Received date: January 25, 2017; Accepted date: January 27, 2017; Published date: January 30, 2017
Citation: Awuor OL, Kirwa ME, Jackim MF, Betty M (2017) Optimization of Alcalase Hydrolysis Conditions for Production of Dagaa (Rastrineobola argentea) Hydrolysate with Antioxidative Properties. Ind Chem 3:122. doi:10.4172/2469-9764.1000122
Copyright: © 2017 Awuor OL, et al. This is an open-access article distributed under the terms of the Creative Commons Attribution License, which permits unrestricted use, distribution, and reproduction in any medium, provided the original author and source are credited.
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Enzymatic conditions; stirring speed, pH, temperature, enzyme substrate (ES) ratio, solvent ratio, reaction time; for Dagaa (Rastrineobola argentea) hydrolysis by Alcalase 2.4L® were optimized. This was done to guarantee maximum enzyme activity, minimized losses and subsequent maximized product yield.
This study showed optimized hydrolysis conditions to be fixed at minimum stirring speed (overhead stirrer, Stuart, UK), pH 7, 56°C, ES ratio of 2% (v/w) and solvent ratio of 0.5% (v/w) for 6 h. At these combined optimal conditions, Alcalase 2.4L®Dagaa (Rastrineobola argentea) hydrolysis resulted in 71% protein recovery with 83% degree of hydrolysis.
These findings substantiated the use of Dagaa which proved to be a relatively good substrate for protein hydrolysate production.
Dagaa; Optimization; hydrolysis; Alcalase
Final product yield of enzymatic processes depends on several factors. These include; the type of enzyme and substrate, hydrolysis conditions; pH, temperature, time and enzyme/substrate ratio, solvent ratio and stirring speeds [1-4].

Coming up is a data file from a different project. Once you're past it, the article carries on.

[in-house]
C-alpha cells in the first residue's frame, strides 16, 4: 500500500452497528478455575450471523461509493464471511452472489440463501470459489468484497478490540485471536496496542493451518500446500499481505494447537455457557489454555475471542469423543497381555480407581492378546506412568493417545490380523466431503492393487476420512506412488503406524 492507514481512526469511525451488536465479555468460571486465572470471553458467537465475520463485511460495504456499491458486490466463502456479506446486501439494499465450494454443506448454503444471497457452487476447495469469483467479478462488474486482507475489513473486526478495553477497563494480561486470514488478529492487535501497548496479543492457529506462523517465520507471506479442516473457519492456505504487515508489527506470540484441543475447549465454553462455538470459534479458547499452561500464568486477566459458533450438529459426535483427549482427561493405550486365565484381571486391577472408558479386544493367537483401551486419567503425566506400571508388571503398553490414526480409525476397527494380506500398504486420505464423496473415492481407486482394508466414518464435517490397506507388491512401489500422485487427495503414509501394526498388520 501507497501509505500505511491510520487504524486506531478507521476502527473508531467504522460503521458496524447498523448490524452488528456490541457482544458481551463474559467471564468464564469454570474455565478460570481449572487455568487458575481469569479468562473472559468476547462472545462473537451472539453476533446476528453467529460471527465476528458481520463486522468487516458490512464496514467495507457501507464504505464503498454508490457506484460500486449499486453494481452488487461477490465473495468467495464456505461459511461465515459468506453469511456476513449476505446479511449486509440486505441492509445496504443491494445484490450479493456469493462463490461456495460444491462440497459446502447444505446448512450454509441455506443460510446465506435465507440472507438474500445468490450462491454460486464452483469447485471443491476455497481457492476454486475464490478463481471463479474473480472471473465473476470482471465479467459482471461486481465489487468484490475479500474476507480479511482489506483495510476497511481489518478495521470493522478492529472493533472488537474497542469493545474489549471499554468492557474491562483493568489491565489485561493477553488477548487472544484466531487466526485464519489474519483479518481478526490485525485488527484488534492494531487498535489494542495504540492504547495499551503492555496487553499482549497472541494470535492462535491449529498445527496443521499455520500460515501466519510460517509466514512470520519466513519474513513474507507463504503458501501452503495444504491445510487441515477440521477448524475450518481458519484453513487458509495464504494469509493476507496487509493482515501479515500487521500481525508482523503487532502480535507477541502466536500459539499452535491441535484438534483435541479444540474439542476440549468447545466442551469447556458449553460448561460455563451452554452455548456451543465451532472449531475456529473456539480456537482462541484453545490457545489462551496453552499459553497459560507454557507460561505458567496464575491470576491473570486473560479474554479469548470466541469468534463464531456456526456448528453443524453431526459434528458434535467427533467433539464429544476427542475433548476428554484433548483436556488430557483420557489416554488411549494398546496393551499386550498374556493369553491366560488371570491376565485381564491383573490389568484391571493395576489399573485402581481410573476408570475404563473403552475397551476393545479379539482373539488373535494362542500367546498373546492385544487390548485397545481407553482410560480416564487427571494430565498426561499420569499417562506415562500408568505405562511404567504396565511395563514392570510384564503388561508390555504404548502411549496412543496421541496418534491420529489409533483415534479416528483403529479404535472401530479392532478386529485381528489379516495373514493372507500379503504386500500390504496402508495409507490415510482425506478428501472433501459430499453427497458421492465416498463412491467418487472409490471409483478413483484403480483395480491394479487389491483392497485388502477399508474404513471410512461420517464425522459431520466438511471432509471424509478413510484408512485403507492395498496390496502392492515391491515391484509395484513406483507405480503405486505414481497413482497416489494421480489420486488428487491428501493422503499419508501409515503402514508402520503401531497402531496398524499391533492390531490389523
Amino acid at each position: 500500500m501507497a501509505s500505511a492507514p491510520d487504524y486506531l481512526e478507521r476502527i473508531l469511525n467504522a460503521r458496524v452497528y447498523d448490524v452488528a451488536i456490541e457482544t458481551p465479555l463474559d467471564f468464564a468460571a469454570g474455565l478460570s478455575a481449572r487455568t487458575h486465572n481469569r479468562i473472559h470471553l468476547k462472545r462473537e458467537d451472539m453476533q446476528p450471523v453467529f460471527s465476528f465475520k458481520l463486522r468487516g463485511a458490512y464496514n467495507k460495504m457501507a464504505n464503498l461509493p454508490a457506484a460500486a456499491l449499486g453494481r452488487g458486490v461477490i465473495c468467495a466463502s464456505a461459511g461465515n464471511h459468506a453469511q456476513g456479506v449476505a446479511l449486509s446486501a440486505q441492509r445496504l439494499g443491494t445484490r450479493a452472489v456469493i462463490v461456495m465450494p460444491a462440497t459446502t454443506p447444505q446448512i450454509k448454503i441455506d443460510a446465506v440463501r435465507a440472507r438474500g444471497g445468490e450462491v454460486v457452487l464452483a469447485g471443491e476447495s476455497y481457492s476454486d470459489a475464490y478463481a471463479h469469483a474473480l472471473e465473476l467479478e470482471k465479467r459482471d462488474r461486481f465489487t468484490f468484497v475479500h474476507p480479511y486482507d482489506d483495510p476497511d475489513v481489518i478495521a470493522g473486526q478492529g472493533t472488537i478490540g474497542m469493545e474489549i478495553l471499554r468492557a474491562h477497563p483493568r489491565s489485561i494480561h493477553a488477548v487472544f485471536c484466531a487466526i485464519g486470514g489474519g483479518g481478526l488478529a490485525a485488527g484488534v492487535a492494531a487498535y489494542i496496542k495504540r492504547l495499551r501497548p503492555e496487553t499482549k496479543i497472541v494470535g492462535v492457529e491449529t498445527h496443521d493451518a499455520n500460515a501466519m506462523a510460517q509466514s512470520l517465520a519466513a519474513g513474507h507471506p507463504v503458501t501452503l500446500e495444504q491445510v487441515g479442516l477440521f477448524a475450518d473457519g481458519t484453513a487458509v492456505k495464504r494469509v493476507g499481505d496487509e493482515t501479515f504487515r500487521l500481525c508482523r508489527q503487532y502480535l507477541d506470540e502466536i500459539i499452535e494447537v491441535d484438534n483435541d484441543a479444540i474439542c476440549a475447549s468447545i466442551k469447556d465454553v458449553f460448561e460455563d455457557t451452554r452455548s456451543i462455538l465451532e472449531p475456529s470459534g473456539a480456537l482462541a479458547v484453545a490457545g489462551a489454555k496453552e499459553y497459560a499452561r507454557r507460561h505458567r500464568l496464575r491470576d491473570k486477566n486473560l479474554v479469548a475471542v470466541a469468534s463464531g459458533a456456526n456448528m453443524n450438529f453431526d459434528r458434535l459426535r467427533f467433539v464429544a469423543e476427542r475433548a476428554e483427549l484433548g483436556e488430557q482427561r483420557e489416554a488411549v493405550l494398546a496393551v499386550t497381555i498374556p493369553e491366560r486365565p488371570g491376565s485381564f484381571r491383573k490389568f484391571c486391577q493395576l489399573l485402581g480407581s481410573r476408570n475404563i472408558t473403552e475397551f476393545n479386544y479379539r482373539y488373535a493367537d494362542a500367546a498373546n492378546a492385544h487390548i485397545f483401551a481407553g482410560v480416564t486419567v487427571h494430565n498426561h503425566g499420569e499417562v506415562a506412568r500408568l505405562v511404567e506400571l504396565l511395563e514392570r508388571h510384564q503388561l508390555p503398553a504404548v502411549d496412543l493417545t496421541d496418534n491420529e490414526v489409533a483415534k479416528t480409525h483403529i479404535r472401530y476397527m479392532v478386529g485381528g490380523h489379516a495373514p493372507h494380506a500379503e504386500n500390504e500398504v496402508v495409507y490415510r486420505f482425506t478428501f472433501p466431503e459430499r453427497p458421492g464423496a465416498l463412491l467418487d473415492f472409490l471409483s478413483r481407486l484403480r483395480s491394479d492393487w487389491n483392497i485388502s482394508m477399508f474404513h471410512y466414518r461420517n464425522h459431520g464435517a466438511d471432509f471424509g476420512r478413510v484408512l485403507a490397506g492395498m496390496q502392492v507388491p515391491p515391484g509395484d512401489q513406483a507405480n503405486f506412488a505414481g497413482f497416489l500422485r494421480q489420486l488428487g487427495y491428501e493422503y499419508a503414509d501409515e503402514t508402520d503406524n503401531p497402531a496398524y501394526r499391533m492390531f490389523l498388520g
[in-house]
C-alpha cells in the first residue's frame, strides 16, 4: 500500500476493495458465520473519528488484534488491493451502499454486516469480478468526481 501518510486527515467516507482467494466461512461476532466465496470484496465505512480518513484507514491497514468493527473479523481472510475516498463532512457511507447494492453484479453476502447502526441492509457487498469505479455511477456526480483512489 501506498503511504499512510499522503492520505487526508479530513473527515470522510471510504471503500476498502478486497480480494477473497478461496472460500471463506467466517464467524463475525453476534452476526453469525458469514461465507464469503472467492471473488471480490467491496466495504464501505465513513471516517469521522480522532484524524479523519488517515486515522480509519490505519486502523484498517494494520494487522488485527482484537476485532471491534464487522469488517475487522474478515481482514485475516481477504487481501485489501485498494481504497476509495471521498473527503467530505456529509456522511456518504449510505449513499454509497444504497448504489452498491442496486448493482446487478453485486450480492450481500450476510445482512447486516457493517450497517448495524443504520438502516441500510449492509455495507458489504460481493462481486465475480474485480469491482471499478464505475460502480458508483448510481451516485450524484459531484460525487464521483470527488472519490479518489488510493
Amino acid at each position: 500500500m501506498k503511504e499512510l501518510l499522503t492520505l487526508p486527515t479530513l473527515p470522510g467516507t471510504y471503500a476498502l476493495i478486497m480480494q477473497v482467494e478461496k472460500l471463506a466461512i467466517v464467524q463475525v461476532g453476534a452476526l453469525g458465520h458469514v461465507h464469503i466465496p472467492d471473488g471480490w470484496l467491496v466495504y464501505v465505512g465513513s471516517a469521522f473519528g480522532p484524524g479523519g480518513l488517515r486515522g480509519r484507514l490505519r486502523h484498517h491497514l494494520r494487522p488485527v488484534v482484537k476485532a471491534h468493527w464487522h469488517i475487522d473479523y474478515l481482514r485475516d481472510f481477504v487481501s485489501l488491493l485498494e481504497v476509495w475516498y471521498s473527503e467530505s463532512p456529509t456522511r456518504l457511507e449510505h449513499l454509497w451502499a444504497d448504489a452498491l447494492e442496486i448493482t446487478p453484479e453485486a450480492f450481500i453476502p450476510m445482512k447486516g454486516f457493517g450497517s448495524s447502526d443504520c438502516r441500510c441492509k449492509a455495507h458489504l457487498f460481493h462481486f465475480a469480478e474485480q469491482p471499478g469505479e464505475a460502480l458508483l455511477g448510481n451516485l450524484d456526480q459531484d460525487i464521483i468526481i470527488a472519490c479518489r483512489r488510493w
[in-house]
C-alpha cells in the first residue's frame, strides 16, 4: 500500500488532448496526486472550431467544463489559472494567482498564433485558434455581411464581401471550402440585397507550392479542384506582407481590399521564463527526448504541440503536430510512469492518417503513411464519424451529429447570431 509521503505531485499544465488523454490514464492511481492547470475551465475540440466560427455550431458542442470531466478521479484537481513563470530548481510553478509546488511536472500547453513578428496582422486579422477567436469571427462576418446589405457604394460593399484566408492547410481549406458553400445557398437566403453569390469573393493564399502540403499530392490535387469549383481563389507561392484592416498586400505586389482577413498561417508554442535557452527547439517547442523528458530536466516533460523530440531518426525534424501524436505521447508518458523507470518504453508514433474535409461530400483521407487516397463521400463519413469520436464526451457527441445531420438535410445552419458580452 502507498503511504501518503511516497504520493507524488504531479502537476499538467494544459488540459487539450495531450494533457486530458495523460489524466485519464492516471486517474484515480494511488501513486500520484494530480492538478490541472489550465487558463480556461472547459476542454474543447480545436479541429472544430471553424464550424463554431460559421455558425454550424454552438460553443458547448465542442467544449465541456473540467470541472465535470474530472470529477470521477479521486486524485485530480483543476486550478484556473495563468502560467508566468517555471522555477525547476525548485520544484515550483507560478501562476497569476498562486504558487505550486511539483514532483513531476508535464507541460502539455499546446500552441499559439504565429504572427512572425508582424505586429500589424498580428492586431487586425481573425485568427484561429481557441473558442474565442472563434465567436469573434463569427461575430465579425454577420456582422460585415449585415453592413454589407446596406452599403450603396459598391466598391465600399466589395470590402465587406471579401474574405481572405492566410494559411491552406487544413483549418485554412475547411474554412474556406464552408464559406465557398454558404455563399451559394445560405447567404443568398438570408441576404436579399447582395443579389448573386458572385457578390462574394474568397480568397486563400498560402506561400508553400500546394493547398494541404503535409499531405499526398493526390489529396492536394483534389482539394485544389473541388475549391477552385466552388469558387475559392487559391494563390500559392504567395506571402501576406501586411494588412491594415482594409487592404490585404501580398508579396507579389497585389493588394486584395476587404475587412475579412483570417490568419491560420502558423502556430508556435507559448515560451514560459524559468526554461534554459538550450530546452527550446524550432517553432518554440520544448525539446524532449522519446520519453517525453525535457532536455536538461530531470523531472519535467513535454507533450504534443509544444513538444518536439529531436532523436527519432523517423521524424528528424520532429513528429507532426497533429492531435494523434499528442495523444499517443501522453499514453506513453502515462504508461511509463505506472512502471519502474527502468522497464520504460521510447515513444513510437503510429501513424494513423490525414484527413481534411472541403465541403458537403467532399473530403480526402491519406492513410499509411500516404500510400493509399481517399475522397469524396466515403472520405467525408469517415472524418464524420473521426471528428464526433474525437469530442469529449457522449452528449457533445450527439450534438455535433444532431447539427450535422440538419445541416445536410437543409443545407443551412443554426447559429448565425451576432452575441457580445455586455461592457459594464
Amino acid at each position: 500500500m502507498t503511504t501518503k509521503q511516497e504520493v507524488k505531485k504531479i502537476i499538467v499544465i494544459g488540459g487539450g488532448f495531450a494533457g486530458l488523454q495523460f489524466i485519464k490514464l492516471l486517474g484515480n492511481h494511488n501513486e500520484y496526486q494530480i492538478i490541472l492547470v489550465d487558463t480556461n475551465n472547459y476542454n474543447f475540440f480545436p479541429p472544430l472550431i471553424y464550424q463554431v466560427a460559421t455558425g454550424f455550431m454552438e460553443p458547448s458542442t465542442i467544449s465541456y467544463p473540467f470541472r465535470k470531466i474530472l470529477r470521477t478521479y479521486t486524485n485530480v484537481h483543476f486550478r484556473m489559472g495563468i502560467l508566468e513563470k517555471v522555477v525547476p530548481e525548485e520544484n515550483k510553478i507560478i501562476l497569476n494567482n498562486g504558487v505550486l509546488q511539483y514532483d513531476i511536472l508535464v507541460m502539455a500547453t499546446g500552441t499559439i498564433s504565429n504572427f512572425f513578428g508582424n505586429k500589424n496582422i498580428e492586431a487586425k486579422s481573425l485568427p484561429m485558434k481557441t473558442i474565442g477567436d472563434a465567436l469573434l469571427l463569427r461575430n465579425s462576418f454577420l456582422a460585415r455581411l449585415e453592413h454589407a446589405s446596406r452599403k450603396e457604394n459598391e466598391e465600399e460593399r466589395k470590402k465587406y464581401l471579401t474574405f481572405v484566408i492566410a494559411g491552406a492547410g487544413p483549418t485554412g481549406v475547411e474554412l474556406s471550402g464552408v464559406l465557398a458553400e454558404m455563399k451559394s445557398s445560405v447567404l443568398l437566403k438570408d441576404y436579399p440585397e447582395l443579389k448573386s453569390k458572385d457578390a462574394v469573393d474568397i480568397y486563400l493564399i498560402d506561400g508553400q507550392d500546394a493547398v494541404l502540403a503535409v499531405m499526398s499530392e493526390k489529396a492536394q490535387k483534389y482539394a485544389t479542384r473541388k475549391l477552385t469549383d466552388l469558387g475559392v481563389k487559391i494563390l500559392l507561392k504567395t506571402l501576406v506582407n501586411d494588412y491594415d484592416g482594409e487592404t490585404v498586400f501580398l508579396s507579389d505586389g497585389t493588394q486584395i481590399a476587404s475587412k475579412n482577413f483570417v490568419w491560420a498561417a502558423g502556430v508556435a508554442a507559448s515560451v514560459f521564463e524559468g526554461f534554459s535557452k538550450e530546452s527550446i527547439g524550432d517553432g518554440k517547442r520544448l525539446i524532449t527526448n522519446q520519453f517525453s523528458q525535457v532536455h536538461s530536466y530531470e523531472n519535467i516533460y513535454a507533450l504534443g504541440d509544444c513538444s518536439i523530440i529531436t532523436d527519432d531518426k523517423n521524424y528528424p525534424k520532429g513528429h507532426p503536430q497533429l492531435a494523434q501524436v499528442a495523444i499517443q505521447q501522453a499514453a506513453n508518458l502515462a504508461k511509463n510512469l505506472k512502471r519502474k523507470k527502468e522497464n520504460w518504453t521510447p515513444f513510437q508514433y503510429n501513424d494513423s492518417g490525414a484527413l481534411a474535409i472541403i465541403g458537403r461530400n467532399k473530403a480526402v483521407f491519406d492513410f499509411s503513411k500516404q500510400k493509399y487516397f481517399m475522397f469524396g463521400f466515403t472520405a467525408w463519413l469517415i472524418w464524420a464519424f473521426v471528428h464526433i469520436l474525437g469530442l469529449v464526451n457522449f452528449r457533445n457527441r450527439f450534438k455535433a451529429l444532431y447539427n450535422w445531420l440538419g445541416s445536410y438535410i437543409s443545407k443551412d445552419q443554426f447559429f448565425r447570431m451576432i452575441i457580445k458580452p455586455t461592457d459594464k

In addition to effect on yield, enzyme type also affects the bioactivity of the obtained hydrolysate. Therefore, appropriate selection of suitable enzyme and substrate as well as hydrolysis conditions such as; enzyme to substrate ratio, hydrolysis time, pH and temperature are crucial in obtaining protein hydrolysates with desirable functional and biological properties . Moreover, from an economical point of view, the amount of enzyme used should be optimized to prevent enzyme waste and manage its costs .
Enzymatic hydrolysis can be done using proteolytic enzymes already present in the fish viscera and muscle (endogenous proteases); a process known as autolysis, or by exogenous enzymes. Autolysis by endogenous enzymes is difficult to control. This is attributed to several factors including the fish species, seasonality, as well as the type and amount of enzymes . In addition, gender and age dependent changes may lead to variability in endogenous enzymes present in fish and other marine sources making it difficult to produce protein hydrolysates of same quality and properties [8,9]. The method also adversely affects the functional and organoleptic properties of the fish protein hydrolysates (FPH) and may produce toxic by-products.